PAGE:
“We’re going to continue to transform our Army, he added. “So they’re ready for the next 40 years, as we move from counterinsurgency, counterterrorism, irregular warfare to large-scale combat operations.”
That transformation will incorporate lessons learned from Ukraine, including the imperative to switch from large, stationary command posts to small, mobile ones. A new Army Field Manual outlining the multi-domain operations doctrine is imminent.
McConville discussed upgraded and new munitions and weapons systems coming into the inventory, a renewed focus on long-range precision fires, and other modernization.
He equated the future challenge of lethal enemy unmanned aerial systems with the challenge that improvised explosive devices, or IEDs, presented in Iraq and Afghanistan.
“We’re aggressively investing in weapons systems and concepts that are going to help us counter unmanned aerial systems,” he said.
“The foundation of our Army will always be our small units – our squads, platoons, and companies,” McConville said.
The CSA calls small units the Army’s foundational readiness.
“You all do that extremely well,” he said.
Example: The National Guard’s 34th “Red Bull” Infantry Division.
In rapid succession, the Red Bulls responded to domestic civil unrest, helped with the pandemic, completed a rotation at the National Training Center, and deployed first to the Middle East, then to Afghanistan.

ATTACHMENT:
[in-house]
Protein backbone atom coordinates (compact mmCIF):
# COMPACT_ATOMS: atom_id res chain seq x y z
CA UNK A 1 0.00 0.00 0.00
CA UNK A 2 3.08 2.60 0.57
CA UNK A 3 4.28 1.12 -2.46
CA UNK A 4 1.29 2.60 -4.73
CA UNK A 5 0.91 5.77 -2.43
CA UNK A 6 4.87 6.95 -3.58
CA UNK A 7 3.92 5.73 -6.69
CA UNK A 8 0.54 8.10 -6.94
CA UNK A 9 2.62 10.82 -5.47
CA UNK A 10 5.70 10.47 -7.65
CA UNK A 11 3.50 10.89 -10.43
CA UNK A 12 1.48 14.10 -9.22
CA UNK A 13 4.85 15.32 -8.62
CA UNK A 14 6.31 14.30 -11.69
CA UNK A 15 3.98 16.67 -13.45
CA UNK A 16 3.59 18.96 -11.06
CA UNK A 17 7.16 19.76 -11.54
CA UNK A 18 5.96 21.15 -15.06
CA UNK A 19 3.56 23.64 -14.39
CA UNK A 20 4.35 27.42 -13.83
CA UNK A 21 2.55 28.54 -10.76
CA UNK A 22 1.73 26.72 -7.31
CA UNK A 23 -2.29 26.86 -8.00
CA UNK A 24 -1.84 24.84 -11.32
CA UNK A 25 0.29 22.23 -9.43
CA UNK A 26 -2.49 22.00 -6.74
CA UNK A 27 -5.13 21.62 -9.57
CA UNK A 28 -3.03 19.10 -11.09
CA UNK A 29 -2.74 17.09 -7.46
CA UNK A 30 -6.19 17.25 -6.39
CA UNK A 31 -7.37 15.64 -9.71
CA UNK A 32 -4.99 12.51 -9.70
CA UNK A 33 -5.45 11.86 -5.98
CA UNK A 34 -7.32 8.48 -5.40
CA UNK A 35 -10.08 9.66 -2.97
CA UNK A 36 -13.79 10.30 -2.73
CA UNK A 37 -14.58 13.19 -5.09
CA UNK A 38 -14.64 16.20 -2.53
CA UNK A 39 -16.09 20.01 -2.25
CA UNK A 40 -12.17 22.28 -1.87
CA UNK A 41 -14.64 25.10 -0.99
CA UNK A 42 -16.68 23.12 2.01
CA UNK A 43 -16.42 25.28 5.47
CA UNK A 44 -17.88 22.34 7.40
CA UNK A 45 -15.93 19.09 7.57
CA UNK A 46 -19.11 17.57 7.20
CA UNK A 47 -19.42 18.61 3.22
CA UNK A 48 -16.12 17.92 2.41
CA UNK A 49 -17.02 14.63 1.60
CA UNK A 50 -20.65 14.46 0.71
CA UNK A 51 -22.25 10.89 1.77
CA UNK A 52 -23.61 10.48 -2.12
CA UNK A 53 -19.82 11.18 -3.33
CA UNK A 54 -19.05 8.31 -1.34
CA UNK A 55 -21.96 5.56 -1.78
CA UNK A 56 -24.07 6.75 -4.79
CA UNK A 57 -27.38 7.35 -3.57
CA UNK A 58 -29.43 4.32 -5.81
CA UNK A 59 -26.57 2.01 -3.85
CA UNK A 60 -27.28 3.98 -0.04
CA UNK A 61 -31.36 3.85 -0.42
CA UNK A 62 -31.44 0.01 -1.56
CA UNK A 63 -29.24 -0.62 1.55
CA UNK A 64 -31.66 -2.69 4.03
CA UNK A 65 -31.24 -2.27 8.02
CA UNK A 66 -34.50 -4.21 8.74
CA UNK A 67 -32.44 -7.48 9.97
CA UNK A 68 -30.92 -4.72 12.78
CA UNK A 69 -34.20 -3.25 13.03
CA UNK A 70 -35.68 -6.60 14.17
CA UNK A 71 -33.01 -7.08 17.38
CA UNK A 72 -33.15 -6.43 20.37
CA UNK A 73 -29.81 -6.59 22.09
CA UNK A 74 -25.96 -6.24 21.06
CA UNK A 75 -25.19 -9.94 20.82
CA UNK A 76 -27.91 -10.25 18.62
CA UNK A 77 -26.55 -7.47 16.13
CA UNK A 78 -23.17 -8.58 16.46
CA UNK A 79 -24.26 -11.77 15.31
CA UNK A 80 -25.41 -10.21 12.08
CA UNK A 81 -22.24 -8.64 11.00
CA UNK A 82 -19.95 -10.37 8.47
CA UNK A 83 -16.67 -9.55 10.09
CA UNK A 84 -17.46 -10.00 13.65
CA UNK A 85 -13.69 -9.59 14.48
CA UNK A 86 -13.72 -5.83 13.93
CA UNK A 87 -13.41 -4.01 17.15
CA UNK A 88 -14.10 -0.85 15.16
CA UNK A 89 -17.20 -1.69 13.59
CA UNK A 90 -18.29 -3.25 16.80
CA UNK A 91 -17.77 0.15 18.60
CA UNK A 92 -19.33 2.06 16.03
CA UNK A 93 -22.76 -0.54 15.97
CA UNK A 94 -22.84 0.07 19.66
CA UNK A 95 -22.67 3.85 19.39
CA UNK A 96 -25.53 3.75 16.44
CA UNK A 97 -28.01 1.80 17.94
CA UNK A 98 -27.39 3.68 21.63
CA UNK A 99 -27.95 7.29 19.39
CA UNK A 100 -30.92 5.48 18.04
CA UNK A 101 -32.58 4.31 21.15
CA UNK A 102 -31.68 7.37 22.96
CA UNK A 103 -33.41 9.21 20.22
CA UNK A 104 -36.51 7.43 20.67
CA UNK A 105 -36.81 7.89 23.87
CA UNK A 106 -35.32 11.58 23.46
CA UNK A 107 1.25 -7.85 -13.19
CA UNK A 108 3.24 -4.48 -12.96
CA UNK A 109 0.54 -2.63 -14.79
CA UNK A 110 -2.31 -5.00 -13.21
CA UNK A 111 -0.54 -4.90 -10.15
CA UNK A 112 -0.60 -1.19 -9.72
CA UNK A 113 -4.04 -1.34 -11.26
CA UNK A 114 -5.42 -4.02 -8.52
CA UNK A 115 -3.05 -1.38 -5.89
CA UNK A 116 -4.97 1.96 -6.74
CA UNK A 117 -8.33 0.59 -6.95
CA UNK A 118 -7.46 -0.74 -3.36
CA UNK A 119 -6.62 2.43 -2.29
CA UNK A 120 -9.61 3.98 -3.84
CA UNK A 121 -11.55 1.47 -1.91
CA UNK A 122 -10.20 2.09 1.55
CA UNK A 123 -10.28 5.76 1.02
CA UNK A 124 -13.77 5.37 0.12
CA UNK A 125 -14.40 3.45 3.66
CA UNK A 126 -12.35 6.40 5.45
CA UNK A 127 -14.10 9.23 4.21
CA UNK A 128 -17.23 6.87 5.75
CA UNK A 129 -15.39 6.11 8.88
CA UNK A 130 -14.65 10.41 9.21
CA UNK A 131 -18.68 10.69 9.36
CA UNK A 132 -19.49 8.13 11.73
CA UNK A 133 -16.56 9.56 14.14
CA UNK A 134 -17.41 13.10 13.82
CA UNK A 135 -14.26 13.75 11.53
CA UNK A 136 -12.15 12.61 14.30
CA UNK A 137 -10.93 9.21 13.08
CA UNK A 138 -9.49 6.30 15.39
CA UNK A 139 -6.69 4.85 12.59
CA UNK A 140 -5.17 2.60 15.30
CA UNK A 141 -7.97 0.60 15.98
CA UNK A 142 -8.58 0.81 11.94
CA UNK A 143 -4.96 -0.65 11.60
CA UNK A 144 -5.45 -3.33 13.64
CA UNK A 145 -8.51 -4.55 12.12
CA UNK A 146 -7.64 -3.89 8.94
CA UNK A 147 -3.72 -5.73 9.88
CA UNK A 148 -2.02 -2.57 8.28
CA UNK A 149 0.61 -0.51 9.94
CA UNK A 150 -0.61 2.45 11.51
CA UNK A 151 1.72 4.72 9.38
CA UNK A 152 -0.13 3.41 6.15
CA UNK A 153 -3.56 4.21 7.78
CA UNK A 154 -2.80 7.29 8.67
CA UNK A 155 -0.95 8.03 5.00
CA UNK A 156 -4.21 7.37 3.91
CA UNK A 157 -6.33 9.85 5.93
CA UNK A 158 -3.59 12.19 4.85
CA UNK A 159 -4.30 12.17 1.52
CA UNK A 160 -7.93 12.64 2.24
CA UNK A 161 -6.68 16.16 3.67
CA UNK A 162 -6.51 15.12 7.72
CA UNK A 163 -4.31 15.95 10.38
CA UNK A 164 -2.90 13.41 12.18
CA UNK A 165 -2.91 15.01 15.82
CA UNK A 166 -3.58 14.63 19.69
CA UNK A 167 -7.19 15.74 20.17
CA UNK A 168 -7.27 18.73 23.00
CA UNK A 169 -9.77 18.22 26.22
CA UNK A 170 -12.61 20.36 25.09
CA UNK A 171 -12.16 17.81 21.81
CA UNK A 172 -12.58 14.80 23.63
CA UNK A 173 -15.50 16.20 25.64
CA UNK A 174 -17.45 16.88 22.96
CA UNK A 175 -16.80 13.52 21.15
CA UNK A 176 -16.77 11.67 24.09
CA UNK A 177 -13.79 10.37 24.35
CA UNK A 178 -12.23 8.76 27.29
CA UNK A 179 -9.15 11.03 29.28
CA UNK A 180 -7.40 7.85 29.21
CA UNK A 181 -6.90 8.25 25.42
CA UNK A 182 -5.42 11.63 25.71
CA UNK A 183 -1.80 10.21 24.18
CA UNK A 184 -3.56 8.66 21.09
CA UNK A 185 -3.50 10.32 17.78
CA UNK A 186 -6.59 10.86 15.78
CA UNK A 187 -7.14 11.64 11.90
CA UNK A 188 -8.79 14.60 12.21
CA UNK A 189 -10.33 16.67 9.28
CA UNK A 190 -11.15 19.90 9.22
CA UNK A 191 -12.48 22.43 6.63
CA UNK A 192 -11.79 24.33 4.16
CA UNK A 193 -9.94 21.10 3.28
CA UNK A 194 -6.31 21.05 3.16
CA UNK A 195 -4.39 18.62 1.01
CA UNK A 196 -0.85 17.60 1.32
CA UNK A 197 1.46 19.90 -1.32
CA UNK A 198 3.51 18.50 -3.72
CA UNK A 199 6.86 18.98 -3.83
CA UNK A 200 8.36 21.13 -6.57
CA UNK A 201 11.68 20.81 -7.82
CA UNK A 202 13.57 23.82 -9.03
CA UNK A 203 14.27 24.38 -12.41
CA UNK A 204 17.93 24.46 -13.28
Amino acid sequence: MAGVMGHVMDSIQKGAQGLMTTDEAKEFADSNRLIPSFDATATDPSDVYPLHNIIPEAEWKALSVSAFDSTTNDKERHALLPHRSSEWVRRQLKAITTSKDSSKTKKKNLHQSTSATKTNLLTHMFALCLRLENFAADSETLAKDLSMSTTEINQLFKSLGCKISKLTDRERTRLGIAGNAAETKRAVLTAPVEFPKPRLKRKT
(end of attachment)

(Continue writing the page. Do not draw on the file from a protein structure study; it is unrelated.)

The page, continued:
“They did an incredible job,” McConville said. “That’s… what I see in the National Guard all the time. And that’s why foundational readiness is absolutely key.”
It takes people to make all this happen, and McConville outlined his vision for tackling a challenging recruiting environment in which only 23 percent of Americans can meet the qualifications to join the force.
“We are putting out a call to service,” he said. “We’re putting out a call to inspire young men and women to sign up to serve their country – in all institutions: military, teaching, going to the police forces, going to fire forces, going to all these institutions that make us the greatest country in the world.”
The disruption caused by the pandemic exacerbated a reduction in potential recruits’ ability to meet academic and physical qualifications necessary to serve.
But the CSA isn’t interested in lowering the Army’s entry standards.
“We’re going to raise the young men and women’s standards that want to serve,” he said, one day after he visited a pilot 90-day Future Soldier Preparatory Course at Fort Jackson, South Carolina.
The course is designed to help would-be recruits raise academic and physical standards to meet Army requirements.
“We’re seeing tremendous progress in these young men and women, and it was very emotional for me to talk to these young men and women who truly want to serve,” McConville said. “For the first time, they said someone was investing in them and giving them an opportunity for the future.”
Other initiatives he outlined include reviewing the standard test – known as the ASVAB, or Armed Services Vocational Aptitude Battery – that all potential recruits are required to take. For example, candidates still are not allowed to use a calculator when testing.
“One of the things we’re trying to do is move from what I would argue is an industrial-age recruiting system to, quite frankly, a 21st century system,” he said.
The CSA also is focused on force-wide fitness. The new Army Combat Fitness Test, or ACFT, is a better test than its predecessor, he said – and it’s only one piece of comprehensive change.
“We’re going to have dieticians. We’re going to have strength coaches,” McConville said. “We’re going to have a much more physically fit Army.
“We want to be an Army of possibilities,” he added. “We want to be an Army where, quite frankly, you can do anything you want – where you can ‘be all you can be’.”